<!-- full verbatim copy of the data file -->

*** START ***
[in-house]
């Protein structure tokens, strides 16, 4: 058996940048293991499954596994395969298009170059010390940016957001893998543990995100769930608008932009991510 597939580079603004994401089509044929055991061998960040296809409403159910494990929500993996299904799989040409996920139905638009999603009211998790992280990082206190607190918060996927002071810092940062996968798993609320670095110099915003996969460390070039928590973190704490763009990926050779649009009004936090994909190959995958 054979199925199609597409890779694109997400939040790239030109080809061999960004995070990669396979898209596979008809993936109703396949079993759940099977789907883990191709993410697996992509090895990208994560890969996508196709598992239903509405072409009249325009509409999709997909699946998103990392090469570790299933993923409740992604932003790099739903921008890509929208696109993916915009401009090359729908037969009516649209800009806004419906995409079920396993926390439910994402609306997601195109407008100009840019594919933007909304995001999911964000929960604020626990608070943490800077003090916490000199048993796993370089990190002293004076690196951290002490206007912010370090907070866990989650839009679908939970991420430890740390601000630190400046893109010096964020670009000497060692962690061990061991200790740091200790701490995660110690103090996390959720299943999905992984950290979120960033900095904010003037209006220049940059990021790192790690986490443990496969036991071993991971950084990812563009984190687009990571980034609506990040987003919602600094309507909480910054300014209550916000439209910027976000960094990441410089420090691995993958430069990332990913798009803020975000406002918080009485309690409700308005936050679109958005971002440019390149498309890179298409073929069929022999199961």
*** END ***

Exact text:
[in-house]
């Protein structure tokens, strides 16, 4: 058996940048293991499954596994395969298009170059010390940016957001893998543990995100769930608008932009991510 597939580079603004994401089509044929055991061998960040296809409403159910494990929500993996299904799989040409996920139905638009999603009211998790992280990082206190607190918060996927002071810092940062996968798993609320670095110099915003996969460390070039928590973190704490763009990926050779649009009004936090994909190959995958 054979199925199609597409890779694109997400939040790239030109080809061999960004995070990669396979898209596979008809993936109703396949079993759940099977789907883990191709993410697996992509090895990208994560890969996508196709598992239903509405072409009249325009509409999709997909699946998103990392090469570790299933993923409740992604932003790099739903921008890509929208696109993916915009401009090359729908037969009516649209800009806004419906995409079920396993926390439910994402609306997601195109407008100009840019594919933007909304995001999911964000929960604020626990608070943490800077003090916490000199048993796993370089990190002293004076690196951290002490206007912010370090907070866990989650839009679908939970991420430890740390601000630190400046893109010096964020670009000497060692962690061990061991200790740091200790701490995660110690103090996390959720299943999905992984950290979120960033900095904010003037209006220049940059990021790192790690986490443990496969036991071993991971950084990812563009984190687009990571980034609506990040987003919602600094309507909480910054300014209550916000439209910027976000960094990441410089420090691995993958430069990332990913798009803020975000406002918080009485309690409700308005936050679109958005971002440019390149498309890179298409073929069929022999199961």